Many runners are serious about their medal collections – we’ve seen custom built displays, walls of honor and even rooms dedicated to showing off their bling. Whether it’s your first medal ever earned, the mark of a new goal attained, a remembrance of a milestone achieved or just a really cool piece of race swag, medals have reached a new status, signifying more than simply the completion of an event.
|2015 Grand Slam Scramble Series Medal|
Where it all began
Winners of the Ancient Olympic Games were awarded olive wreaths as prizes. Medal designs root back the first modern Olympic Games in 1896 but changed in 1900, when most winners received cups or trophies. At the 1897 inaugural Boston Marathon, all ten finishers were awarded a medal with the Boston Athletic Association’s signature unicorn, similar to the coveted modern-day symbol of the highly sought-after medal.
What used to be reserved to long distance events has now come to be expected with all distance races, presenting a creative, and oftentimes costly, challenge to race organizers. Is an over saturation of medals diminishing the value and high regard of these once exclusive, prized possessions? Where is the line drawn on what race events provide medals and which do not?
We often grapple with the decision to offer a medal to the finishers of shorter distance races when run next to longer, more challenging distances. Does offering race medals to Amica Iron Horse Half Marathon finishers and not providing bling for 10K or 5K finishers risk offending those participants? We’ve opted to provide all event participants with a relatively sized medal for their Iron Horse finish but understand there’s not one answer that everyone can agree on here.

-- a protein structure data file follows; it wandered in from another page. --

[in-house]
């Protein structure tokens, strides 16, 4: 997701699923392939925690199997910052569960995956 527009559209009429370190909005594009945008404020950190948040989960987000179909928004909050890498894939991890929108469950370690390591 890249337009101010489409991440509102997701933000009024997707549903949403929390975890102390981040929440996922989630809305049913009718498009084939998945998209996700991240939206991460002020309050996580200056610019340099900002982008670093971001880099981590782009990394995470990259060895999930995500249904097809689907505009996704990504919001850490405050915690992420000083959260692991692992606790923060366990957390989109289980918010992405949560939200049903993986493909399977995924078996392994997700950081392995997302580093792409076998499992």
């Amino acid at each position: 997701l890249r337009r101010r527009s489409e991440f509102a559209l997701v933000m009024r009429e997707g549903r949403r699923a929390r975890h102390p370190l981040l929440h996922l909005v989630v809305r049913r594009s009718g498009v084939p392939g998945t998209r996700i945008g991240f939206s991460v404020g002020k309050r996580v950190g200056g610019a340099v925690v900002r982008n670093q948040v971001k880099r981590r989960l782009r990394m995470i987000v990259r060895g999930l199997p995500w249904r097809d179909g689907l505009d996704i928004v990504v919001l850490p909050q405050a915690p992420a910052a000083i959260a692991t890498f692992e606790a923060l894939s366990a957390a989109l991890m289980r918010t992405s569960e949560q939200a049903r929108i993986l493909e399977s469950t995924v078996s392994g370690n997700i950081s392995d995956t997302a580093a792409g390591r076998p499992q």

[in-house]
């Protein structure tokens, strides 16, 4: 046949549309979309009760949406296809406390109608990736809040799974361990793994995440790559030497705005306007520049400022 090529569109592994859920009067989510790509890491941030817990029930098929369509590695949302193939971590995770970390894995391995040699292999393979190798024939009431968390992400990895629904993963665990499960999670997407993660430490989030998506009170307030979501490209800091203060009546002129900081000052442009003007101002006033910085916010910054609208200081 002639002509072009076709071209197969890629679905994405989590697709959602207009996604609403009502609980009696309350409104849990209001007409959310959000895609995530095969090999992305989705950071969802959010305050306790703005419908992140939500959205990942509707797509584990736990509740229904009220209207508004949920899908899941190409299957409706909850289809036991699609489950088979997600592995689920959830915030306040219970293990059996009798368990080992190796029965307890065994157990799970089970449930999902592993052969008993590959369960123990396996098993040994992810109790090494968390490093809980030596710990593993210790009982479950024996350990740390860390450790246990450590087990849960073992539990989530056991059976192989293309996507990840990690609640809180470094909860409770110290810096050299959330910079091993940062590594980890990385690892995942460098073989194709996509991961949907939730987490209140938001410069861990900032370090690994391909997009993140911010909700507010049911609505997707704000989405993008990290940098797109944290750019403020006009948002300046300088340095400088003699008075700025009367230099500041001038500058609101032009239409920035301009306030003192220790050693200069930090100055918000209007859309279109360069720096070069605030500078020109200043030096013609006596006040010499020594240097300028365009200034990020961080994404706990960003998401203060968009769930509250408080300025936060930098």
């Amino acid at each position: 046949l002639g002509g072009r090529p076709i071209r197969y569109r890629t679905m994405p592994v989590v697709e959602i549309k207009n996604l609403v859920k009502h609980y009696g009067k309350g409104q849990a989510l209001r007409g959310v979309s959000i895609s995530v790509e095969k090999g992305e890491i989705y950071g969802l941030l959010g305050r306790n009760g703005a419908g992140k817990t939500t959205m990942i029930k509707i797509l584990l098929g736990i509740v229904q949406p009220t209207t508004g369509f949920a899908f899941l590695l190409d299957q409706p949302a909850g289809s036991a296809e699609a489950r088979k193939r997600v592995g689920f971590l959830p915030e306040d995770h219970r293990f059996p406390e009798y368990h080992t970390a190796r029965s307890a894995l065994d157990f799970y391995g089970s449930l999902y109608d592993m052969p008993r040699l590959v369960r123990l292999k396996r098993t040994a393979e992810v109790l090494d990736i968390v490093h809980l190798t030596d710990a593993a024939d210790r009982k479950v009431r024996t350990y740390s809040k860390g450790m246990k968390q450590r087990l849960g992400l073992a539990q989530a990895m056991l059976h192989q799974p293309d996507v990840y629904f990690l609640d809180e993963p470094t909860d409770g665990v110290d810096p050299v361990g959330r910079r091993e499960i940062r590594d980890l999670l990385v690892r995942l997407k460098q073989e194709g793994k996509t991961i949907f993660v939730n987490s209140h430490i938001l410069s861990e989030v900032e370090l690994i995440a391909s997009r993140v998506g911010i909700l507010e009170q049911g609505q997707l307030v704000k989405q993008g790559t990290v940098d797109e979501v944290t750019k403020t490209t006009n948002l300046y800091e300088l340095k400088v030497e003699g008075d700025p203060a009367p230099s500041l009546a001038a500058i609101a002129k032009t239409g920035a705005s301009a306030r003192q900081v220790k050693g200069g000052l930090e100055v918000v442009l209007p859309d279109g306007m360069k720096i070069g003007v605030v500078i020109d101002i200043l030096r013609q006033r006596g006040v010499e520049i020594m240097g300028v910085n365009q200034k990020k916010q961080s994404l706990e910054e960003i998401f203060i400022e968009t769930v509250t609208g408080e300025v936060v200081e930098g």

|2015 Trinity Medal|
We have also created special medals to challenge participants with 5K race series – the recent O’race Trinity medal and the newly revealed Riverfront Scramble Series medals. We want to keep a competitive spirit alive with some unique offerings – the first year of our Trinity Challenge tested that concept and seems to be well-received by the community.
Oftentimes, we are asked if we can provide runners an additional medal to share with an individual they are running for. Our policy is that each finisher earns one medal, simply stated. HMF fully supports our runners sharing their passion and hard-earned prize with a deserving friend, family member or designated recipient. Beyond the fact that we cannot accommodate all of these requests (and how does one determine who is more deserving?), the medal is special and hard-earned because it was done so by the participant. Sharing the medal you earn is truly sharing your accomplishment with another.
Tell us what your all-time favorite medal is and why - is it the goal accomplished or the actual bling that makes you love it the most?